Try this tool: Freedom (www.macfreedom.com) is a simple productivity application that locks your Internet away from your Mac or Windows for up to 8 hours at a time. Once you are forced to remain offline, you end up writing, analysing, thinking, or basically doing something productive. Seth Godin, author of business books such as Permission Marketing, blogged about using Freedom in January, as a means to break free from “continuous partial attention…(and the) never ending non-stop distraction” that is the online world. According to him, the tool corners you, leaving you with nowhere to turn, unable to stall or avoid real work. And the tool takes its job seriously—you will need to reboot your system if you want to get back online while Freedom’s running. “The hassle of rebooting means you’re less likely to cheat, and you’ll enjoy enhanced productivity,” says Fred Stutzman, the software developer. Stutzman created Freedom and its sister software Anti-social (http://anti-social.cc), which blocks all social networking sites for a period of time, when he wanted to finish his dissertation. The software costs $15 for a download. A free trial is available.
Automate your social networks
We get your need to be on Google+ because you cannot afford to miss the online audience you might get there for your next book release. But that doesn’t mean you need to forgo your offline life while trying to handle your online one. There are more than 160 social networking sites out there and if you try to aim at even one-tenth of them, chances are you need to do away with your offline life completely. It all boils down to routine and management. A simple software or app can connect all these social networks, allow you to schedule a status update, and even add in others to update your social networks while you go out for that cup of coffee.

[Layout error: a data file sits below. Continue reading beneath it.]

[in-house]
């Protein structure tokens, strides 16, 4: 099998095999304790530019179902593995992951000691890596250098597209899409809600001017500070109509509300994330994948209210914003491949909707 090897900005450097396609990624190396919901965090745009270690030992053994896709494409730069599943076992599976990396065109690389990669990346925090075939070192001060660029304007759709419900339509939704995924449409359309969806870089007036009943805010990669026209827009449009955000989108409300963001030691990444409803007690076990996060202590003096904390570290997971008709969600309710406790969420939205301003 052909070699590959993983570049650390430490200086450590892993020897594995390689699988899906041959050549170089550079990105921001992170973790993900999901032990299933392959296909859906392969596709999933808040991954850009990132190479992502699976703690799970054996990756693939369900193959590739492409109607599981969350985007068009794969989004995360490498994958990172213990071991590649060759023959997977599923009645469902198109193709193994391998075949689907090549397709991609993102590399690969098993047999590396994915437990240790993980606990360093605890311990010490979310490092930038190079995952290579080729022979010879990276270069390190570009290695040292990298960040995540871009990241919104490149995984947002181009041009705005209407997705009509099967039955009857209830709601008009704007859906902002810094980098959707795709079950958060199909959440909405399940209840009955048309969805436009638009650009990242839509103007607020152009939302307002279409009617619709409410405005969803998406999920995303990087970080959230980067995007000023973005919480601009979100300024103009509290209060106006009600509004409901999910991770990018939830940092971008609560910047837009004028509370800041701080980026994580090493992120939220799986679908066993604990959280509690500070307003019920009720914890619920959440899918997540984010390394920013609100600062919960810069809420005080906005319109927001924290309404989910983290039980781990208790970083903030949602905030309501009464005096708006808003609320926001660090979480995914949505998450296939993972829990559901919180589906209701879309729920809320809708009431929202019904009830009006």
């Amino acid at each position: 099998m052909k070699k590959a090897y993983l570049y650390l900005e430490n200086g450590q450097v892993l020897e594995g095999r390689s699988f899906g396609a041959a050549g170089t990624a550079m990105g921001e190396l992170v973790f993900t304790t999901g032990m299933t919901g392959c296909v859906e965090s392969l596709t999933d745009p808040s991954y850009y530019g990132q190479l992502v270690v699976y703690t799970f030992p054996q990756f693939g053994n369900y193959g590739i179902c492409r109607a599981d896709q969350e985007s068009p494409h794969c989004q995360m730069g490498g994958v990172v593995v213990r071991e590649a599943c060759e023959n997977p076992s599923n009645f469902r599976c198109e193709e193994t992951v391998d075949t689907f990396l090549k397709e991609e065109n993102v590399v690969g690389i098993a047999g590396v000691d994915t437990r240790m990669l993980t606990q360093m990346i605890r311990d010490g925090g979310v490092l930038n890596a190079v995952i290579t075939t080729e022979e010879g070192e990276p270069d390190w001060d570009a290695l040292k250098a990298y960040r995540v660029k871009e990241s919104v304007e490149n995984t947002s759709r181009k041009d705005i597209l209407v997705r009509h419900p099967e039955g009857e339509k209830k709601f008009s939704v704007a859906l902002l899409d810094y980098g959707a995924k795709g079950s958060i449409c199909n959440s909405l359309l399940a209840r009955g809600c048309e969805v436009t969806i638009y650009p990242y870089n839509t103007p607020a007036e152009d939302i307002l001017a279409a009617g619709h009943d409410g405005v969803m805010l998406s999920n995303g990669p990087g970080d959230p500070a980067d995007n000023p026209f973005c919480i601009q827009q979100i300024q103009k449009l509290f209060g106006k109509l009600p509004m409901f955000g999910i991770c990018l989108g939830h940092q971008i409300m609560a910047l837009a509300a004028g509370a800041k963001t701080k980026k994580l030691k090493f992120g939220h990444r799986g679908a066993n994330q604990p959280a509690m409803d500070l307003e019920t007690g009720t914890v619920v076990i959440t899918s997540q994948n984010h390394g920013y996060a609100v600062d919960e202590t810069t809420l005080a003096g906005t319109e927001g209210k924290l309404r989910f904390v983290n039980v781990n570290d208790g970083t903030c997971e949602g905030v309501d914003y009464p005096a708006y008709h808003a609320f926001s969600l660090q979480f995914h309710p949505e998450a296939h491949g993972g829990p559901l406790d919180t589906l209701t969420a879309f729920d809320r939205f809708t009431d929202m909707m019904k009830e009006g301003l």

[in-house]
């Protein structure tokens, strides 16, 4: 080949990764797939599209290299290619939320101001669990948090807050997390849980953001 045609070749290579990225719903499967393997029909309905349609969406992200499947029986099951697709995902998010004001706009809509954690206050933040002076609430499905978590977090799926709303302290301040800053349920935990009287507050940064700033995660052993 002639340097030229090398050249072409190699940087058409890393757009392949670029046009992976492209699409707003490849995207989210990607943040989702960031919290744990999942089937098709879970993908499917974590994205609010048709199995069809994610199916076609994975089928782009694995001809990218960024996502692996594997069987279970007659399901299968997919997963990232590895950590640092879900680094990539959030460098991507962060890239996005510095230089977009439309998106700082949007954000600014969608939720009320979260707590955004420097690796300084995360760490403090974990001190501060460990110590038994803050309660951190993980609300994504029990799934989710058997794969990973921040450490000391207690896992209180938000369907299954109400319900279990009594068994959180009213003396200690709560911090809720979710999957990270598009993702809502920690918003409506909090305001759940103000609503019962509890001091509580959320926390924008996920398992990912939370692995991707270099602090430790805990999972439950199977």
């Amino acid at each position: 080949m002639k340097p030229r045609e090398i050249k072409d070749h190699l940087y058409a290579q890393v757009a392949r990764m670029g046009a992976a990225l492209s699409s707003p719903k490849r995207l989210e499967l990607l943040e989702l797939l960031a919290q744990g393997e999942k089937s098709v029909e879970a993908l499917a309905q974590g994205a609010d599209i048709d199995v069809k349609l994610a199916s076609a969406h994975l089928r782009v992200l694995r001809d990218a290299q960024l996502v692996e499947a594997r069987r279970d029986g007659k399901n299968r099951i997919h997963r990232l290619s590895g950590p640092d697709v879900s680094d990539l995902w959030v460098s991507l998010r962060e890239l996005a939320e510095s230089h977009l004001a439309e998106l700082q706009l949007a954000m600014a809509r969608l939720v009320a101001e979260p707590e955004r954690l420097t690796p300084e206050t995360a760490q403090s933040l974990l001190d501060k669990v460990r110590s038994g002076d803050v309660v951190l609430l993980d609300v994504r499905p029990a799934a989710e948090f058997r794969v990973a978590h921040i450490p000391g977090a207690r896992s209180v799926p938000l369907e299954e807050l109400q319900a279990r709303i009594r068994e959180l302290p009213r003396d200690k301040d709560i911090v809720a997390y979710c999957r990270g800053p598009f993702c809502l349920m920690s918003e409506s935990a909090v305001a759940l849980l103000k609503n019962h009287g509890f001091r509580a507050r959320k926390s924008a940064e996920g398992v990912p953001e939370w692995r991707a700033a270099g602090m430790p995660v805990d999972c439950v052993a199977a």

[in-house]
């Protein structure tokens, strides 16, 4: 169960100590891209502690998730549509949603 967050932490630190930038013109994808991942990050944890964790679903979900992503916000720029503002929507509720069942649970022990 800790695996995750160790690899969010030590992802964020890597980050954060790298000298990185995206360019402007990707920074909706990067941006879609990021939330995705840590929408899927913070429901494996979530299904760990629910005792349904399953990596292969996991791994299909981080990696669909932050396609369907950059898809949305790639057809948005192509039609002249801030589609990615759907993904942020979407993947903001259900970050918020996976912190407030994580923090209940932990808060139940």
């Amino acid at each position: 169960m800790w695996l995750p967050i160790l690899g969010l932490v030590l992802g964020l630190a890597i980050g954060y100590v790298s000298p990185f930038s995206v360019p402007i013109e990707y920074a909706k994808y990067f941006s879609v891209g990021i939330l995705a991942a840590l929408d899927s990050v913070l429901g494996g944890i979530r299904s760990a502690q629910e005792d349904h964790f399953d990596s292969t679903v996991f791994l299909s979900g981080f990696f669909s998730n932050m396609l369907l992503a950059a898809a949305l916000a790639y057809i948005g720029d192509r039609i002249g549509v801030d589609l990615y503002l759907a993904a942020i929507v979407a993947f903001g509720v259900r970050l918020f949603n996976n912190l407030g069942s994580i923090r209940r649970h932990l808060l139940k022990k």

Try this tool: There are many phone and desktop apps to keep your multiple social networks synced. Multi social networking handlers such as Digsby (www.digsby.com), TweetDeck (www. tweetdeck.com), Seesmic (http://seesmic.com) and HootSuite (http://hootsuite.com) are some of the best-known ones. All these softwares are similar in functionality, so decide which one suits you best, depending on your desktop or mobile phone operating system. Each one connects all your social networks and shows you feeds on one page so you can see what’s happening on Facebook, Twitter, Reddit, LinkedIn, Orkut and Google+ in one go. You can comment on a status update or update all your networks with one simple mouse click.